This methodology has been widely consulted on, and I am comfortable that it appears to be a sensible approach that will reduce some of the volatility that there has previously been in the market and that should provide a sensible outcome. Could the Minister confirm that this methodology—which, as he pointed out, the FCA, rather than he, is responsible for—is consistent with the internationally accepted methodology for Libor replacement and with the methodology that has been used by most commercial contracts so far in reaching voluntary agreement?
The reality is that there is no perfect substitute for the interest rate that might have prevailed under Libor, with the resultant risk that some counterparties might claim that the change negates their contracts or causes them losses. I welcome fact that the Bill provides the legislative underpinning to provide legal certainty that synthetic Libor should be recognised as a valid substitute for Libor in these legacy contracts.
The key provision is that this applies to contracts designated by the FCA, as covered by the legislation. As other noble Lords have pointed out, it is not yet clear what those contracts are, but my understanding is that this is expected to cover all outstanding contracts for a period of 12 months. To avoid further uncertainty, could the Minister, although he is not responsible for this, confirm that that is his expectation and that there is no intention to have a hard cut-off at 12 months or to exclude certain contracts from ongoing cover under these provisions at the end of 12 months? It would also be helpful if he could reconsider whether it is necessary to have a 10-year time limit for the use of synthetic Libor, given the tenure of some of those contracts.
As my noble friend Lady Noakes pointed out, the Government have decided not to include the other provision that they consulted on of a safe harbour against litigation, as a belt-and-braces measure to reinforce the legal certainty. I understand the reluctance to make provisions that might hinder legitimate claims of mis-selling, but I share the reservations that potential claims that run against the intention of this legislation may still be pursued and can be costly, even if they do not ultimately succeed. If the Government choose not to legislate for the safe harbour following these debates, it would be helpful if the Minister could put on the record that it should not be grounds for mis-selling simply to claim that the provider did not communicate any potential weaknesses in Libor as a benchmark or did not envisage or provide for a replacement if Libor ceased.
In confirming the intent of this legislation, on which I acknowledge that my noble friend the Minister has said some very helpful words, it might also help if he could confirm on record the specific and very helpful wording set out in writing in paragraph 25 of the Explanatory Notes to the Bill, which do not form part of the legislation, as it stands. It says:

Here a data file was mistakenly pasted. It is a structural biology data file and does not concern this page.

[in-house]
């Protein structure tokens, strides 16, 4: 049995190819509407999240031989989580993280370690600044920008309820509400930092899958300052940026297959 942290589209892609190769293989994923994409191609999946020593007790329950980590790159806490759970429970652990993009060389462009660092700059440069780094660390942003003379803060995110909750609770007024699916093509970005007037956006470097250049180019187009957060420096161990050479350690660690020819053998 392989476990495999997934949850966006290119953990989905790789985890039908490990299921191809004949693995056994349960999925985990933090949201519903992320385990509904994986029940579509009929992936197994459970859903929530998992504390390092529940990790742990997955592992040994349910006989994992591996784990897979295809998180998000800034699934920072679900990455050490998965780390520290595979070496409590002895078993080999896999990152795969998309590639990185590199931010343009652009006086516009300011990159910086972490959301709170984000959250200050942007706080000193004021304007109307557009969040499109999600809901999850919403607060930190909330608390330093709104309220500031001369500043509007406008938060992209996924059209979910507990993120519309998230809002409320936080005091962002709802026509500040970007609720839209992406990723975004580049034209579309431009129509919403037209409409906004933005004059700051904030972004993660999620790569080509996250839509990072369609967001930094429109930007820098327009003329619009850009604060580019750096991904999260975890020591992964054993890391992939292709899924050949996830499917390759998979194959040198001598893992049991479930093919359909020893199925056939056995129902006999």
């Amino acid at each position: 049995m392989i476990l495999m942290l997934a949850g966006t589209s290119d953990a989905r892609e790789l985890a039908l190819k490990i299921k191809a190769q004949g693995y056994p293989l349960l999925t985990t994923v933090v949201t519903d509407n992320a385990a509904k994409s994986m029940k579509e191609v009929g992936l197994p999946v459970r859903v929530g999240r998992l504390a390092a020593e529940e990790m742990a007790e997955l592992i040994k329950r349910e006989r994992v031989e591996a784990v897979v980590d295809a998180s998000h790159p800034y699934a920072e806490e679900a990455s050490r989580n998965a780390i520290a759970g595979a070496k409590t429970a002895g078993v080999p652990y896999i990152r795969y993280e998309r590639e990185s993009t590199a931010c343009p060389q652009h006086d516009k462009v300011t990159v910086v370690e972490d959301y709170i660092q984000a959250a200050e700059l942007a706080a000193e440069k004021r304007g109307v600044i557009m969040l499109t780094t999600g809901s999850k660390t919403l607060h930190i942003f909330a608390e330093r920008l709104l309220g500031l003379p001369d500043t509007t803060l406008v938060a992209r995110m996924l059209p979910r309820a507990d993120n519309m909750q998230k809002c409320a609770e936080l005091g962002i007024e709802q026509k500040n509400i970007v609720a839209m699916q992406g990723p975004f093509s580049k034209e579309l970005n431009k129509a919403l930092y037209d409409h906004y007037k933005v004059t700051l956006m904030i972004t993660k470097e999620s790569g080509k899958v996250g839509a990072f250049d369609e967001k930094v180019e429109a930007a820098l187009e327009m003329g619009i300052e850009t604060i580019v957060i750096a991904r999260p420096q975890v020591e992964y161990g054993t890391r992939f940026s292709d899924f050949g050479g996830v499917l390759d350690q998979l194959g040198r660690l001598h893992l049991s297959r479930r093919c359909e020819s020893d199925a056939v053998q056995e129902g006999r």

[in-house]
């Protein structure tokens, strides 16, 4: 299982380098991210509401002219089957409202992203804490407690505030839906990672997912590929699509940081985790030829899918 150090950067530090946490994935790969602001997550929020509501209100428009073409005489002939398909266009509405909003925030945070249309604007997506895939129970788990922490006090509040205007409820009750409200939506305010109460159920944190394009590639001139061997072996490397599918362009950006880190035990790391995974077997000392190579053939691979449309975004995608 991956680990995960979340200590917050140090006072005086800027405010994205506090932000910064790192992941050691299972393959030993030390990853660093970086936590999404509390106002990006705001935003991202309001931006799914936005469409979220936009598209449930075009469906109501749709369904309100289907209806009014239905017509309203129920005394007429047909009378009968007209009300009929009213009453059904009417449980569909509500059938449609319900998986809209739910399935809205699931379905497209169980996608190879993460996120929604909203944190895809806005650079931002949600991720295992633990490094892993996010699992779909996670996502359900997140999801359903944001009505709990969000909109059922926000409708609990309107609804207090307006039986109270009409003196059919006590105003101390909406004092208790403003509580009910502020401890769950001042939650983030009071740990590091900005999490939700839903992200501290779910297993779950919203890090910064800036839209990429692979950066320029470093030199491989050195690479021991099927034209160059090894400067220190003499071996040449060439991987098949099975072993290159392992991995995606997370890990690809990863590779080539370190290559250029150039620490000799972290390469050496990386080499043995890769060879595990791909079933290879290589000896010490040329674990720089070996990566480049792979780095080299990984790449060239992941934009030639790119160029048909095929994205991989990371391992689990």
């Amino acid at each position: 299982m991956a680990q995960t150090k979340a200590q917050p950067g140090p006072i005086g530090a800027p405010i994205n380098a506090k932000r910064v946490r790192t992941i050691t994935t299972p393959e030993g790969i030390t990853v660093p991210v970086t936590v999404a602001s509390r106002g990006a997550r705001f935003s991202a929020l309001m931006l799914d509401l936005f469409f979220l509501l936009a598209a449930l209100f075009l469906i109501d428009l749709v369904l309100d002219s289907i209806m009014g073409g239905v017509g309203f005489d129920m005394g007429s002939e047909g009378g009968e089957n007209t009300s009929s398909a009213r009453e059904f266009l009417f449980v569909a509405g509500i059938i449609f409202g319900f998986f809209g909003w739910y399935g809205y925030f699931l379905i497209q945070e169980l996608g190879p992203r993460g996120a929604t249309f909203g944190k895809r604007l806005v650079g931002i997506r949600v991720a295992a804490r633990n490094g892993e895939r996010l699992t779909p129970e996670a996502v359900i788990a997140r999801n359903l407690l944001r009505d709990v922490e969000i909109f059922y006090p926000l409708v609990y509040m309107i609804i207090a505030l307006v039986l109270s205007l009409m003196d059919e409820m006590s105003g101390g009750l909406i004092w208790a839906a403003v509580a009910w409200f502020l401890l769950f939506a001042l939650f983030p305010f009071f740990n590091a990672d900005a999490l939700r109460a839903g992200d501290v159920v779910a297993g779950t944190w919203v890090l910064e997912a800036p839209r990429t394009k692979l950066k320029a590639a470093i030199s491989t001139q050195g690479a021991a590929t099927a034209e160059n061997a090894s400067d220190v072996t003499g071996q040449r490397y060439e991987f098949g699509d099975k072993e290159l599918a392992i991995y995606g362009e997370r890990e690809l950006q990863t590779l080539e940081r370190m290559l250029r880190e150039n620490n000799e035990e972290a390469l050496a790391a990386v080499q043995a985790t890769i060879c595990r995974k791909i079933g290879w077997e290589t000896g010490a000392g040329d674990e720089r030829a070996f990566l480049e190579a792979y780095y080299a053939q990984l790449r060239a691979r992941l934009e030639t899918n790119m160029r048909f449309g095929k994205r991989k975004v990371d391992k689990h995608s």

“The provisions … are … intended to ensure the application of a synthetic methodology … does not inadvertently give rise to breach of contract claims or provide a vehicle for one party to claim that the contract has been frustrated.”
I also ask Minister to consider whether, as another way to discourage vexatious claims, it would be helpful, as an exception to the normal rules, to publish the Government’s legal advice that has given them confidence that the legal certainty provided under this legislation is adequate to avoid potential unwarranted litigation risks.
I very much welcome this legislation. I will support it through the House, and I thank the Government for bringing it forward.
My Lords, I begin by welcoming the noble Lord, Lord Altrincham, to the House. I think that is a maiden speech that we are all going to remember. We particularly look forward to hearing him speak on Treasury issues but also very much on mental health issues. If one had to pick two issues pertinent to our time, I would say that those must be the two. I very much welcome him but have to warn him that to go from being a banker to being a politician is to go from one much-despised profession to another. I hope he recognises that he is unlikely to have any better reception in public today than he did as his former self. We recognise his capacities and honestly and sincerely welcome him.
I join others in thanking the Minister and the Economic Secretary to the Treasury for the briefings that they provided to us and particularly for the meeting that many of us were able to participate in yesterday with the relevant officials from the Treasury and the FCA. I know that I felt a much greater peace of mind at the end of that meeting. It was extremely helpful to have that level of expertise and people who have been so engaged in the process brought into that meeting with Peers.